With multiple employees working on different projects and tasks, it can be hard to keep track of who’s doing what, and when. It’s no secret that having a disorganized workload will decrease efficiency and increase stress. To prevent burnout, it is crucial that managers prioritize time management and establish organized systems of project management.
The best way to do this? Using one of the many tools that allow employees to map out and manage projects.
Project Management Tools
Online project management platforms will help you keep track of employee projects and monitor workloads. These tools can be especially helpful when collaborating, as they allow members to see where others are at in their work process.
Asana is a task management application and software developed by Facebook co-founder Dustin Moskovitz and software programmer Justin Rosenstein. Asana allows users within an organization to add and assign tasks to relevant members, plan schedules and deadlines, and create Kanban-boards to plot out workflows.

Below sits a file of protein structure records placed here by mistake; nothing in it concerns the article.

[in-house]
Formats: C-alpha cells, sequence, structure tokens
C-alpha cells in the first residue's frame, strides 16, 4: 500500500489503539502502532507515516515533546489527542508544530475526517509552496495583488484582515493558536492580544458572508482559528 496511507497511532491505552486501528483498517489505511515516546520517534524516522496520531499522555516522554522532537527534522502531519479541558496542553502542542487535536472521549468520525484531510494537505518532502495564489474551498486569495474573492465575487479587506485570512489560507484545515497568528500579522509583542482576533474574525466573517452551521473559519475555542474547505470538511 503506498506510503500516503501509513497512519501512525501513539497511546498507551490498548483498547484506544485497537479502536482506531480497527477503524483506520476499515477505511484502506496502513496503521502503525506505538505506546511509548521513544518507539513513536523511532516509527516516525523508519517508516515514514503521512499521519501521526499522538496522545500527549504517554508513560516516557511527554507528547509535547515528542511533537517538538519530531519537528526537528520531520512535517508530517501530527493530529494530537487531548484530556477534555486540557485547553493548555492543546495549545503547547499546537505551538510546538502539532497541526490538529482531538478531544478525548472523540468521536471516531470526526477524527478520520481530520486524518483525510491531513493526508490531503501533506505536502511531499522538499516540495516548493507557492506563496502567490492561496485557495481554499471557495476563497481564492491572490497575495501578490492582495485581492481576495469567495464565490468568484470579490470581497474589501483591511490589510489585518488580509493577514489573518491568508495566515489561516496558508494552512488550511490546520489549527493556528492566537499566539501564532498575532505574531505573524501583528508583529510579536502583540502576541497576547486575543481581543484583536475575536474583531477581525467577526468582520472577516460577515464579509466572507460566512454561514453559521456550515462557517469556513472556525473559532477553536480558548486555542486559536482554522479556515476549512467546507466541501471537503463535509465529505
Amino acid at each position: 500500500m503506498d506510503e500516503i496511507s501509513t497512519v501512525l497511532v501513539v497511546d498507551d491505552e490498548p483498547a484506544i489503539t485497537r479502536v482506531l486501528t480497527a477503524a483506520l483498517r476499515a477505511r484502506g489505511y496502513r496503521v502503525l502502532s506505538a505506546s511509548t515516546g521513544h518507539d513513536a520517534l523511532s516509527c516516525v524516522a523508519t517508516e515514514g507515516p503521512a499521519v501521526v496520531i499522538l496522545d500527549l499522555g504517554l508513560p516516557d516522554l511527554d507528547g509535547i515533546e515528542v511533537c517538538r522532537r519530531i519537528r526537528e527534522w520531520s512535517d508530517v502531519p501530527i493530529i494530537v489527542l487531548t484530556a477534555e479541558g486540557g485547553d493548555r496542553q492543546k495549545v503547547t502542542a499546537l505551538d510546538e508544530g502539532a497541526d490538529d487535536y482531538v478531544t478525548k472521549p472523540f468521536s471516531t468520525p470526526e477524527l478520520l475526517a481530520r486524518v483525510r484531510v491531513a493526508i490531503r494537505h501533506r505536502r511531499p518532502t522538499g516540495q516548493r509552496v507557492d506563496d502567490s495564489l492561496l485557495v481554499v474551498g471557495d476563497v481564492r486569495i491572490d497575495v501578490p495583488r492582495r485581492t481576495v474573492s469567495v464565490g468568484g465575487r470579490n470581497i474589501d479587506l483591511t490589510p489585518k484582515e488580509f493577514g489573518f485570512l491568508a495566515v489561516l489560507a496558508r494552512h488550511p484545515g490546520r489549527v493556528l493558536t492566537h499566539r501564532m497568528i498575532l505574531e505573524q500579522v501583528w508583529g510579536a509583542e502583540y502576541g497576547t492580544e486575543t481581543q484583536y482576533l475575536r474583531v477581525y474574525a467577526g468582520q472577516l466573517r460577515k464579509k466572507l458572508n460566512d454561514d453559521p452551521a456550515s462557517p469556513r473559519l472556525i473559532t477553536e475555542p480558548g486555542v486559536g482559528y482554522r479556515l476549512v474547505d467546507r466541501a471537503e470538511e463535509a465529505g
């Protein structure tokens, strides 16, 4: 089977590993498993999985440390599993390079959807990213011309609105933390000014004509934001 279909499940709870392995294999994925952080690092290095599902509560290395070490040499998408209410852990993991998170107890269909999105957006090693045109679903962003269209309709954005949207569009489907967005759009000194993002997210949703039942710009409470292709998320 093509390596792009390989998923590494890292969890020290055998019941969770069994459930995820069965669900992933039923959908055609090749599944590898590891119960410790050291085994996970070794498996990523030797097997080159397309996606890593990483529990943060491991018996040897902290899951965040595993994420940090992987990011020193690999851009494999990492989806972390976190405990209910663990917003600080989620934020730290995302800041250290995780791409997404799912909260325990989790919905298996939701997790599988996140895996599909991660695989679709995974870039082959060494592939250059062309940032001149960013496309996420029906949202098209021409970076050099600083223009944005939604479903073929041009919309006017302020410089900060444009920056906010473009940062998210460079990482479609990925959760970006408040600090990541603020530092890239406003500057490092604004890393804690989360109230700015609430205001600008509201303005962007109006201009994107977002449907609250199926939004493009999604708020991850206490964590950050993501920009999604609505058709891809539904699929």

Trello is a collaboration and management tool that can be accessed from any device. Similar to Asana, Trello allows organization members to track tasks by making lists, creating and assigning task “cards,” and plotting work processes on Kanban-boards. Trello also offers a function called Butler — a software that automates and organizes workflows according to user preferences.
By using these tools, employees can better prioritize goals and keep track of tasks.
See also: How Successful Leaders Manage Their Time
4. Offer Opportunities to Build Relationships
While “work is work,” that doesn’t mean it should be a time that employees dread. Workplace relationships and socialization can help create balance in employees’ work life.
When employees form positive relationships with coworkers and managers, they will ultimately have better experiences with collaboration and teamwork. Furthermore, by feeling part of a community, employees can feel more connected to their job and the company’s success.